Back in New Zealand the “Australian Summary” printed in the Evening Post on 30th August informed their readers :-
“With regard to the 286 bodies of Chinese which the steamer Hoihow brought to this port last week, says the Sydney Morning Herald of August 24, from Now Zealand ports, we learn that the health authorities have refused to allow that vessel to take them with her to Newcastle, where she was to load a cargo of coal and proceed thence to China. The Hoihow left for Newcastle last night, but the remains are to be kept on board the “Faraway” until she returns to take them away. The representatives of the China Steam Navigation Company here have entered into a bond to remove the bodies, some of which it will surprise the public to know are not merely "bones." In fact the officials at the quarantine station have reported that a most offensive effluvium has been perceptible since the coffins were placed in the hospital ship.”
Perhaps The Nelson Evening Mail 30th August had the final word on this strange episode. “In spite of the prevailing talk about dull times there has been some growth of commercial enterprise in New Zealand lately, as instanced by the establishment of refrigerating companies; and the colony seems more than likely to embark on another rather novel line of business. I allude to the export of defunct Chinamen. De mortuis nisi nihil bonum, - but the subject is unsavoury. There may be a difference of opinion as to the claim of such an undertaking to rank as a local industry, but if the article is originally an imported one, the late shipment by Hoihow was, from another point of view, literally a product of New Zealand soil. And in the course of the transaction a good round sum of money must have left the pockets of Celestials to circulate beneficially in a less confined area. The expense of such a crop for raising, carrying, storage, freight, etc. was probably anything but light, and it was borne without a groan. This opens up on encouraging vista, which I for one do not care to contemplate. If New Zealand is to become commercially great, I should prefer it to become so by other means. Still the more sordid may look at the matter in a different light. They may reason “Chinamen are unlovely in our eyes, - if they will come here, let us make a good thing out of them.” If such arguments carry the day, all idea of a poll tax will of course be given up. Chinese immigration will be encouraged, and if the immigrants are not glorious in their lives, our colonists will seek to make them profitable in their deaths. The new industry certainly has a somewhat ignoble sound, but that might not so much matter if it were made to pay. If enterprise is permanently directed into this channel, however, the exporters will for one thing certainly have to provide special vessels for the service. I for one was not sorry or surprised to notice that Hoihow was quarantined in Sydney.”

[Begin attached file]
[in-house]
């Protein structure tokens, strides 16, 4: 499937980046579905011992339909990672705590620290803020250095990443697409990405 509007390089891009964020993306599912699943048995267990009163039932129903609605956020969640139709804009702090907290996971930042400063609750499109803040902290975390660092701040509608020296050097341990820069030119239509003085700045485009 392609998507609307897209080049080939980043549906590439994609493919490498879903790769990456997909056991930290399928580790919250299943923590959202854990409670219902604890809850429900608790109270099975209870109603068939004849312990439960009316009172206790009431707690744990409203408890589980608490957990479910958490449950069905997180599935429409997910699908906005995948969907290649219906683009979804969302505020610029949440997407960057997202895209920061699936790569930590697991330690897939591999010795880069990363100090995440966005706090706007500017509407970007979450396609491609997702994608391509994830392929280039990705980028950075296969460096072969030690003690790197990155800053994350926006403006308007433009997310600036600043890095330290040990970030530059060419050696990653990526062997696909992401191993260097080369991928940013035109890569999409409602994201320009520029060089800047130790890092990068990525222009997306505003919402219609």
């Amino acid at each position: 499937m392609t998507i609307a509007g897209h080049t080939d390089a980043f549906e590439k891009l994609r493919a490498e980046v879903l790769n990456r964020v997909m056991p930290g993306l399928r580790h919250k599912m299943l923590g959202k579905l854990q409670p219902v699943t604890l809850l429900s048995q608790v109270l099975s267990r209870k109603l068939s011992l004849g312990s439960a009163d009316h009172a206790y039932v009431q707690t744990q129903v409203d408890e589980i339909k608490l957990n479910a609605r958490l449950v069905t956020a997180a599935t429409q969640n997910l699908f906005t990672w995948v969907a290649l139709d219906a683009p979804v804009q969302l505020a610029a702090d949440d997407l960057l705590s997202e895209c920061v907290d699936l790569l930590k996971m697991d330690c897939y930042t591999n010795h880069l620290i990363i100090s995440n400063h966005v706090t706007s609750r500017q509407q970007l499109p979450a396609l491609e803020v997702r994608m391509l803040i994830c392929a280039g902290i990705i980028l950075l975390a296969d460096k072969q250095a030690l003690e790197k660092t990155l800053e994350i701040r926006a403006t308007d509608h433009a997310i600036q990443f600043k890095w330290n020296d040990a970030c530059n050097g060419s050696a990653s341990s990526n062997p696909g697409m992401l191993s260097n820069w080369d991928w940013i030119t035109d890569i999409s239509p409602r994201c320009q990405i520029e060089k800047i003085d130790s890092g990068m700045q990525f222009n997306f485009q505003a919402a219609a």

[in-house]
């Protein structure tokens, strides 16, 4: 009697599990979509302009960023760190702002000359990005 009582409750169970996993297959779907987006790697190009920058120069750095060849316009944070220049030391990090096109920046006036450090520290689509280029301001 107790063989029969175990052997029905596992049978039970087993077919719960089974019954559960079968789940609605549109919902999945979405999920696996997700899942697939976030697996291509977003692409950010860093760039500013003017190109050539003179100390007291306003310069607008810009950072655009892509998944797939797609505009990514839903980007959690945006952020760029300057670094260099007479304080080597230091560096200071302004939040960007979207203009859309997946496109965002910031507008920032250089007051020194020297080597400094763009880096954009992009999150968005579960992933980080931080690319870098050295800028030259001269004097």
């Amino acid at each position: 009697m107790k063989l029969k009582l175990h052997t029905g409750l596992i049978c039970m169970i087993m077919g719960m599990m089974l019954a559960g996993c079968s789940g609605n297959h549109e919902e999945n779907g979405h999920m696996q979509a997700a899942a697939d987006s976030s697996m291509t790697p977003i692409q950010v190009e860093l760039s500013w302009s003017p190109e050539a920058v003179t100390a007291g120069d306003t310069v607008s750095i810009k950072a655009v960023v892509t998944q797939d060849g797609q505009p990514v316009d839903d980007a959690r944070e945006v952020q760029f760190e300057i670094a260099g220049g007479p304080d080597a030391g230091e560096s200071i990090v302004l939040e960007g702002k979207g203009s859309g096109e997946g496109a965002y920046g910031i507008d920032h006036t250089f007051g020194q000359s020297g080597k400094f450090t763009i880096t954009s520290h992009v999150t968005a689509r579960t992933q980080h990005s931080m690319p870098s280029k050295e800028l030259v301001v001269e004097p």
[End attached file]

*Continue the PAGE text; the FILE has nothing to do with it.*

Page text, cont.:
Obviously political correctness was unheard of in those days!!!!